To determine the occurrence of self-reported occupational exposures to these hazards and to know the prevalent practices following the exposure” Goel et al (2017).
INTRODUCTION: Occupational hazards such as accidental exposure to sharp, cuts, and splashes are common among health-care workers (HCWs).
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AIMS AND OBJECTIVES: To determine the occurrence of self-reported occupational exposures to these hazards and to know the prevalent practices following the exposure. The second aim was to know the baseline antibody levels against hepatitis B virus (HBV), hepatitis C virus (HCV), and human immunodeficiency virus (HIV) immediately after these accidents.
METHODS: An observational prospective study was done in the HCWs of a tertiary care academic health organization of North India from January 2011 to December 2013. At the time of self-reporting of injury, a questionnaire was administered. Blood sample of HCWs and of the source, if identified, was collected for baseline HBV, HCV, and HIV serum markers. The exposed HCWs were followed up and repeat testing was done after 3-4 weeks for seroconversion up to 6 months.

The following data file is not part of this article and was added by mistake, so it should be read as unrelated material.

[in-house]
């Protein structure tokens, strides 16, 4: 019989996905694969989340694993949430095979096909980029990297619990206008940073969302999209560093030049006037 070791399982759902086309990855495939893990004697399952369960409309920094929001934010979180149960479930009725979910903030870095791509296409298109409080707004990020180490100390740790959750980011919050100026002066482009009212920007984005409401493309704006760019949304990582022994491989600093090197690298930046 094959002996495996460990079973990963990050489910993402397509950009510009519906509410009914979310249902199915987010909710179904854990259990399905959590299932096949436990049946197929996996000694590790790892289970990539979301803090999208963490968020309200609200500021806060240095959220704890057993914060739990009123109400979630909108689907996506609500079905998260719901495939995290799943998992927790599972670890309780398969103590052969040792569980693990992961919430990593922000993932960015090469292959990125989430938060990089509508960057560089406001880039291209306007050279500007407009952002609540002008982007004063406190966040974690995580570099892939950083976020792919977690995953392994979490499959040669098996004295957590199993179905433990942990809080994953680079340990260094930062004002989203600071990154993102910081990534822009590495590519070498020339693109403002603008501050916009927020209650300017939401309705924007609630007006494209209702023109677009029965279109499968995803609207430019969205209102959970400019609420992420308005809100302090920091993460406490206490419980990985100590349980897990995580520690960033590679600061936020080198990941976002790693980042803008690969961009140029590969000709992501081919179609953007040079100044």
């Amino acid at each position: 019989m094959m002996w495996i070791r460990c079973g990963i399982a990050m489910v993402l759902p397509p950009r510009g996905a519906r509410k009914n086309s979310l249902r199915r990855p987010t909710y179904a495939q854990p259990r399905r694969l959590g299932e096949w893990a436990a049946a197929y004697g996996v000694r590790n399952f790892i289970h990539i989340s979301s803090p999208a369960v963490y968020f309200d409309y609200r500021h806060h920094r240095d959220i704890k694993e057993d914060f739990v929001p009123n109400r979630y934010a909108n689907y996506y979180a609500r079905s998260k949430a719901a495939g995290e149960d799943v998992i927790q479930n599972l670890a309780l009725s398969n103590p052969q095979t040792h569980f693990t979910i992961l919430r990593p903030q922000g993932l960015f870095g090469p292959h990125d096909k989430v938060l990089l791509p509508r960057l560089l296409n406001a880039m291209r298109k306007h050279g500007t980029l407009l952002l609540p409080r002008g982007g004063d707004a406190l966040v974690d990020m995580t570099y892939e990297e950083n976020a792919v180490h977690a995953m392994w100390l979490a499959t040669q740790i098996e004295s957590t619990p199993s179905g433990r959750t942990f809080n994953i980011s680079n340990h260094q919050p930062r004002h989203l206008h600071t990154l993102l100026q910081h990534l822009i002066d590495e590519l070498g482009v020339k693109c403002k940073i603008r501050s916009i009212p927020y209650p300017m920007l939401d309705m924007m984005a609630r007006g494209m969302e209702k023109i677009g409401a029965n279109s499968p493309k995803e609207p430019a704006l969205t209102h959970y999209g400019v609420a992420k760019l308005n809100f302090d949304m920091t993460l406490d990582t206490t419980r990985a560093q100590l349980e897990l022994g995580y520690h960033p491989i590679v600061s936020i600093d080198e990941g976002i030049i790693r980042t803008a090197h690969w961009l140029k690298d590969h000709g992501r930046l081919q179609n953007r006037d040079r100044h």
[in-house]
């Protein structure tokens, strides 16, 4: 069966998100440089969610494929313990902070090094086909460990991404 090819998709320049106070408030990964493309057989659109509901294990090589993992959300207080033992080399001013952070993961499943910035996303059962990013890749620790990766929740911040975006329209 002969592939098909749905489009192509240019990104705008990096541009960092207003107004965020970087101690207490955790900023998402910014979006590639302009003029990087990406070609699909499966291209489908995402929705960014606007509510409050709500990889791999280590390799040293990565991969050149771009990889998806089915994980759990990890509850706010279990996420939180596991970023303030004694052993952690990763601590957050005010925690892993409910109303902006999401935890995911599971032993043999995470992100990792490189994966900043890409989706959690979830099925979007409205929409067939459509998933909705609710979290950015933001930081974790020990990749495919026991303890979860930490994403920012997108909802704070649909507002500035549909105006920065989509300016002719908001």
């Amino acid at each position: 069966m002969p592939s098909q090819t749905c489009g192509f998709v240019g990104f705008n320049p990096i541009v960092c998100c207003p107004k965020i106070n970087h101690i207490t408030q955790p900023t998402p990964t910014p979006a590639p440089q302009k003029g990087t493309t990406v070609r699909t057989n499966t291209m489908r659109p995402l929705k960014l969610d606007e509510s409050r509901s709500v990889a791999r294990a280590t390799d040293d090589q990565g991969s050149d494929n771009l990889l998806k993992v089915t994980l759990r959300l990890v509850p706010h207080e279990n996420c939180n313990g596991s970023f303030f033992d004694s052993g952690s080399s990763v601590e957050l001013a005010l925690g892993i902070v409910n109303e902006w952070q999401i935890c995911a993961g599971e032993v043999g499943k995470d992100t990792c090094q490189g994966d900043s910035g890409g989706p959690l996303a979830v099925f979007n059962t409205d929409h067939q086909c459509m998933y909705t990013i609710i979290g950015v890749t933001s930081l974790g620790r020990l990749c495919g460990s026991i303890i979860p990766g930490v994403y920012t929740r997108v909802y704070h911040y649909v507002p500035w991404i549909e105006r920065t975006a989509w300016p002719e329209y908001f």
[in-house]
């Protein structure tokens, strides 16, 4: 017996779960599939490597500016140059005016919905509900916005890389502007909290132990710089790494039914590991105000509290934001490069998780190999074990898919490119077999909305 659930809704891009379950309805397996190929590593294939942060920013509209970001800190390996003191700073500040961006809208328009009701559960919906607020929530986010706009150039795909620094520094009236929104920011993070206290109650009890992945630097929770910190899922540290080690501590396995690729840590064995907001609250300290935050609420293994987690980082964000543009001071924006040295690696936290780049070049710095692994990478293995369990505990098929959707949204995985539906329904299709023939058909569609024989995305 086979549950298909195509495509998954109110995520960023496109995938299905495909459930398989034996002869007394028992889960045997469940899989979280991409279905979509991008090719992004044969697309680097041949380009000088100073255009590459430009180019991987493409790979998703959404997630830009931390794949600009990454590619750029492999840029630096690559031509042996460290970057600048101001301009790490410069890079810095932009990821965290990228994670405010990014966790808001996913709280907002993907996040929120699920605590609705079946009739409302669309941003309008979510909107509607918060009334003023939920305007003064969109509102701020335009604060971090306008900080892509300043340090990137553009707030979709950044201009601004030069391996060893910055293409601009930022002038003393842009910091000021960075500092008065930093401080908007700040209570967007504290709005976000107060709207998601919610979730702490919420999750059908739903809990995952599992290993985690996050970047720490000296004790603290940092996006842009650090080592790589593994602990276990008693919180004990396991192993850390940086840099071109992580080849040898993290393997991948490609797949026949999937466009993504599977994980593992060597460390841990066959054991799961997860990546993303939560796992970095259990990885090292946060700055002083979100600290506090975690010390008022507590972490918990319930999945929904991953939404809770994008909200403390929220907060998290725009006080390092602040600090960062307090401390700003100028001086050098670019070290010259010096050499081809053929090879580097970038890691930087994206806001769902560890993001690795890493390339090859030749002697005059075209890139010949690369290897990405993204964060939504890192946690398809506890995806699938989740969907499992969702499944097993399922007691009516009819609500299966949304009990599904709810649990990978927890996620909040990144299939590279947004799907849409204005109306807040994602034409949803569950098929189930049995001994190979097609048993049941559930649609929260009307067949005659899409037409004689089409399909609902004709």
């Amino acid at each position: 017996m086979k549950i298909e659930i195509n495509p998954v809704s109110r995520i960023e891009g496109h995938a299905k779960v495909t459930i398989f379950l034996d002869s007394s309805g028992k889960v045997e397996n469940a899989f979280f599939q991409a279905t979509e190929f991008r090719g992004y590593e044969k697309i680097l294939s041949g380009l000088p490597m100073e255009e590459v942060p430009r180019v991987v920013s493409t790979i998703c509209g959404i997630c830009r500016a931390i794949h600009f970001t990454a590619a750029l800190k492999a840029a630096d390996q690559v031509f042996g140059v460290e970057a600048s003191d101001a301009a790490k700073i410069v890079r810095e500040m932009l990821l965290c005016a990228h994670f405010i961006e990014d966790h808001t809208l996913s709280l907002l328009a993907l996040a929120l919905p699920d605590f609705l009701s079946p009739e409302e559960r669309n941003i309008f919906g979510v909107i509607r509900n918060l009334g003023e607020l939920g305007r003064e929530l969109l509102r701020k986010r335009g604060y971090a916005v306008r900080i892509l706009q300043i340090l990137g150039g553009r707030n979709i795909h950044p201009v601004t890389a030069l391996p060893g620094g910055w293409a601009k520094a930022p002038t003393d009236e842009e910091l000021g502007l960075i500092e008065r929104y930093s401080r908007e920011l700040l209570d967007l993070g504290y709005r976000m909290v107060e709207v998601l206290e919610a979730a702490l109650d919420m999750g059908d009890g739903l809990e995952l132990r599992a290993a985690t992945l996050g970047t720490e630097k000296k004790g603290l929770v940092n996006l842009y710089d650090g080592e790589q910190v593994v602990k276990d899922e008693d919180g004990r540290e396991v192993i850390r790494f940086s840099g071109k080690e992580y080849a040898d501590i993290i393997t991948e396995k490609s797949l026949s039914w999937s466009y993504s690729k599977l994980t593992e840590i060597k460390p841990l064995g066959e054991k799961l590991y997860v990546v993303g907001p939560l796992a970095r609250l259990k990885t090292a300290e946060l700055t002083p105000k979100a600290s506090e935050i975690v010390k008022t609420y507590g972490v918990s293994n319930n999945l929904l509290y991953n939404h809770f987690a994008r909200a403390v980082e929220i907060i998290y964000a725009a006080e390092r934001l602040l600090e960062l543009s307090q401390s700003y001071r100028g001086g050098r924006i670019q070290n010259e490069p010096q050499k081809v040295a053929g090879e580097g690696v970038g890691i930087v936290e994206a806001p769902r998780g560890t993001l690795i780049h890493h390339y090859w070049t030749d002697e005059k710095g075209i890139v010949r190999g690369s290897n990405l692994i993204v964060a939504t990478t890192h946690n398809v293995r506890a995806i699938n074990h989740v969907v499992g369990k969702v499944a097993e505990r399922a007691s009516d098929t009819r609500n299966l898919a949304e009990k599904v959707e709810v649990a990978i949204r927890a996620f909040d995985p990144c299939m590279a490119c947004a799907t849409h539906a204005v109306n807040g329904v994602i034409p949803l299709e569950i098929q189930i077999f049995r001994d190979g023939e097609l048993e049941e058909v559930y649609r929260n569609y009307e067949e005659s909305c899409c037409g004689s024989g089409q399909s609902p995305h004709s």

RESULTS: A total of 476 injuries were reported. Needlestick injury of fingers was the most common. Doctors were found to have the highest exposure rate (73.7%) distantly followed by nurses (19.1%). A significant number of the HCWs (125, 26.3%) vaccinated in past had hepatitis B surface antibody (anti-HBs) titers
CONCLUSIONS: The incidence of needlestick and sharp injuries is most often encountered in emergency wards. Anti-HBs titers were suboptimal in many of the HCWs requiring a booster dose of HBV vaccination.
Goel, V., Kumar, D., Lingaiah, R. and Singh, S. (2017) Occurrence of Needlestick and Injuries among Health-care Workers of a Tertiary Care Teaching Hospital in North India. Journal of Laboratory Physicians. 9(1), p.20-25.
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